Wednesday, December 13, 2006
Solving time: roughly 10 min.
THEME: "... in Tijuana?" - familiar phrases have "O" added to end of word in the phrase to create a Spanish word, creating an odd phrase that is then clued, e.g. 17A: Sign above a Tijuana A.T.M.? (Late-night dinero)
Not sure what was up with my time, as I felt like I moved pretty fast. Got hung up only in the SW corner (second day in a row I've had trouble down there). I enjoyed this little theme - little in that there were only four theme answers, and little in that the whole trick involved the adding of only a single letter. Thought 46A: Tijuana air freshener? (Bano deodorant) was the worst of the four, both because the "N" in BAN (the deodorant brand) changes to an "Ñ" in the Spanish word BAÑO, and because in all the other theme answers, "O"s are added to the key noun in the phrase, which changes the phrase's meaning in a dramatic way, whereas here, well, one kind of DEODORANT becomes another. Plus the word DEODORANT is just unseemly, somehow. But three out of four is pretty good.
11D: Jim Carrey title role (Ace Ventura)
20A: 2004 Will Smith thriller (I, Robot)
Double bill in the upper half of the puzzle, only half of which I would (and did) pay to see. I'll let you guess which half. No, I won't let you guess, as I have to comment, which will give the answer away. ACE VENTURA is great ... crossword fill. Jim Carrey has a good and an evil side, and the AV side is pure evil. For Good, see The Truman Show or Dumb and Dumber. That's right, I said Dumb and Dumber. Don't believe me? Ask my friend Shaun - her husband and I bet her that she would laugh out loud at least five times during that movie, a bet she foolishly took and lost. I don't remember what the stakes were, but the point is that Dumb and Dumber was surprisingly funny given how stupid it was. Other great movie-watching experiences I shared with Shaun and Steve include seeing Before Sunrise on the weekend I wrote my Ph.D. exams (30+ pages in 72 hrs.) and watching Dazed and Confused on video over and over and over (30+ times in less than two years). Bad movie experiences include the colossally ill-conceived video rentals of The Scent of Green Papaya - we were all asleep inside of ten minutes - and Clifford - not the Big Red Dog, but the small ... well, Marin Short played a kid, OK? A creepy, annoying kid. It was horrifying (The "User Comment" @ imdb.com is perfect: "Martin Short is funny ... Isn't He?"). In other news, I, Robot was pretty good, as Will Smith movies go.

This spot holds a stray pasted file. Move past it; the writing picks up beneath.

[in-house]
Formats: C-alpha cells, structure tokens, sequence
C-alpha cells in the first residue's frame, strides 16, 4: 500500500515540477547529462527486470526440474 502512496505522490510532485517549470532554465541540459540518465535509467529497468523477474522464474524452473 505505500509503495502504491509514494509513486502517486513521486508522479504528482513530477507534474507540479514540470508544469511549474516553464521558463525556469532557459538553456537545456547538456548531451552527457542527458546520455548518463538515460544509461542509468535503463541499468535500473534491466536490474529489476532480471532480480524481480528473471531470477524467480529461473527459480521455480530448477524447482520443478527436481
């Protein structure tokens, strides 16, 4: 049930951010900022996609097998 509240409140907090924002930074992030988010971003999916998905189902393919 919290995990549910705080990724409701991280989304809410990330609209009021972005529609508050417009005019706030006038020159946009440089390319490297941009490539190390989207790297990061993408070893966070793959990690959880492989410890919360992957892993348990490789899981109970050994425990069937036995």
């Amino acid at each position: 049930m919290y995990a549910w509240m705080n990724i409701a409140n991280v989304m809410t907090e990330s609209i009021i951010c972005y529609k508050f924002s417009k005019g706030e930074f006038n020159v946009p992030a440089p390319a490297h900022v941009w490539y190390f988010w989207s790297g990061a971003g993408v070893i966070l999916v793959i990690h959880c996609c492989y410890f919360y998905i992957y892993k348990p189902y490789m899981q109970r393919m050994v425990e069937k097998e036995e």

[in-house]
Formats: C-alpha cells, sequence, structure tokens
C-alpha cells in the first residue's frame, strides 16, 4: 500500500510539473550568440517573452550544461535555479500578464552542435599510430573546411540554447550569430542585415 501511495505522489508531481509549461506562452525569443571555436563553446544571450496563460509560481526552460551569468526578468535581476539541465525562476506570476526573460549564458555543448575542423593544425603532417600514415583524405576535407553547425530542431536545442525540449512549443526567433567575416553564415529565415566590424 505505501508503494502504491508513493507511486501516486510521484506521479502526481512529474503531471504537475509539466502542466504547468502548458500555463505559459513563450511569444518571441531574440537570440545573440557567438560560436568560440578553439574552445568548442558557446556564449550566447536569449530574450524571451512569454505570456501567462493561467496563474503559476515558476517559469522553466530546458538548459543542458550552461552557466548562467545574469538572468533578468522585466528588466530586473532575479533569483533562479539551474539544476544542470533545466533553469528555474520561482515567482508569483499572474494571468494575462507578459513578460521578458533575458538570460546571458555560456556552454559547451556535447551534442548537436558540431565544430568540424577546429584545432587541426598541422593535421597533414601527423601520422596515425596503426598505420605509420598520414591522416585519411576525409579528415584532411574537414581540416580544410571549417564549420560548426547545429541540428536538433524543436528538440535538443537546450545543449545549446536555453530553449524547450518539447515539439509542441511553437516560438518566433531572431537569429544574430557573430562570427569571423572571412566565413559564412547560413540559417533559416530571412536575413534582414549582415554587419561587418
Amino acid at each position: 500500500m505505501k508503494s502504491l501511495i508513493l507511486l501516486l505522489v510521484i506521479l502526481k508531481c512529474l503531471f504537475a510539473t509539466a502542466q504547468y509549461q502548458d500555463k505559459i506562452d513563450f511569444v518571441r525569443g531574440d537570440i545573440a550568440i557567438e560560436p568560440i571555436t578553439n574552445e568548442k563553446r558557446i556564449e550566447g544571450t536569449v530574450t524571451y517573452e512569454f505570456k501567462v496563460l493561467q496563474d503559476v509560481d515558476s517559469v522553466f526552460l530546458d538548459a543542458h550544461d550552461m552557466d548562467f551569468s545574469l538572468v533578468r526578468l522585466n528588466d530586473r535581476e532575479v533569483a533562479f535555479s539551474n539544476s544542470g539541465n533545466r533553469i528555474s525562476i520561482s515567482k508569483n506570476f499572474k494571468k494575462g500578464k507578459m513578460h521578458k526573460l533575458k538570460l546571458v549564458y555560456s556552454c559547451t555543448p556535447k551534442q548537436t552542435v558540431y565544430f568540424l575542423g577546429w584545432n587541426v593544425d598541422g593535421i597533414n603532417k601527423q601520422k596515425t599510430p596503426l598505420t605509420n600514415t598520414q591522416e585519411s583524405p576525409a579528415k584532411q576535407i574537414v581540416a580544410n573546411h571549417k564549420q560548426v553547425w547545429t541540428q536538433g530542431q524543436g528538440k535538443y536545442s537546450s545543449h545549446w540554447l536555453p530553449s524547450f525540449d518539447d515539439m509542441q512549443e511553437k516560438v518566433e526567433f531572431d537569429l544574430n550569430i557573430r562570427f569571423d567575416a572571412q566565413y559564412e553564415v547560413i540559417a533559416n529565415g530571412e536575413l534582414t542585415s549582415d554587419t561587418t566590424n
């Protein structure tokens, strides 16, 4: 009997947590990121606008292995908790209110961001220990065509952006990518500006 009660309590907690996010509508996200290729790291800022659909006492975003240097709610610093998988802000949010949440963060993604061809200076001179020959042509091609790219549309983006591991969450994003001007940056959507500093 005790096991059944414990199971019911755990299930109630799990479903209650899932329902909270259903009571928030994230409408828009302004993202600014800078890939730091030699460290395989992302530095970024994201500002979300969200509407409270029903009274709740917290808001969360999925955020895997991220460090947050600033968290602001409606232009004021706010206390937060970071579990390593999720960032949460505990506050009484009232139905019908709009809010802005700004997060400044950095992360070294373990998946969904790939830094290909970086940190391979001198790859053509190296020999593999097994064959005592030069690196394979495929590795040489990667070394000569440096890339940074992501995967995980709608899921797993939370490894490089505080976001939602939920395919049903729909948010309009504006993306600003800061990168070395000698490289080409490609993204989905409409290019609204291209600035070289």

5D: Point out the pluses and minuses of (critique)
I point out this clue only because I CRITIQUE student papers for a (sort of) living and yet I could not get this for many, many seconds, even with the CRIT- opening! I obstinately thought "well, CRITICIZE won't fit, so what else could it be?" I don't use CRITIQUE as a verb. If I use it (rarely), it's a noun. CRITIQUE sounds too fluffy, like BOUTIQUE, and I can assure you that when I get a hold of a student paper, well ... that student ... will not feel as if he or she is shopping ... in a boutique ... that's for sure. CRITIQUE has the virtue of being more economical, syllable-wise, but it's far too polite for my tastes. What I do to student papers really requires the "Z" that only CRITICIZE (and possibly TERRORIZE) can give (in America - in the UK, I don't know what you do).
4D: Plant yielding a fragrant oil (bee balm)
I'm including this only because I didn't know BEE BALM was a plant. I thought it was just a high-end version of ChapStick. Here is some BEE BALM I found with Google (by the way, why has Google's logo been a picture of Munch's "The Scream" these past two days?):
[reader Jeremy tells me that yesterday was Munch's birthday ... guess someone just forgot to take the Scream logo down. Or is it still yesterday somewhere in the world?]
12D: Emoticon element, for short (paren.)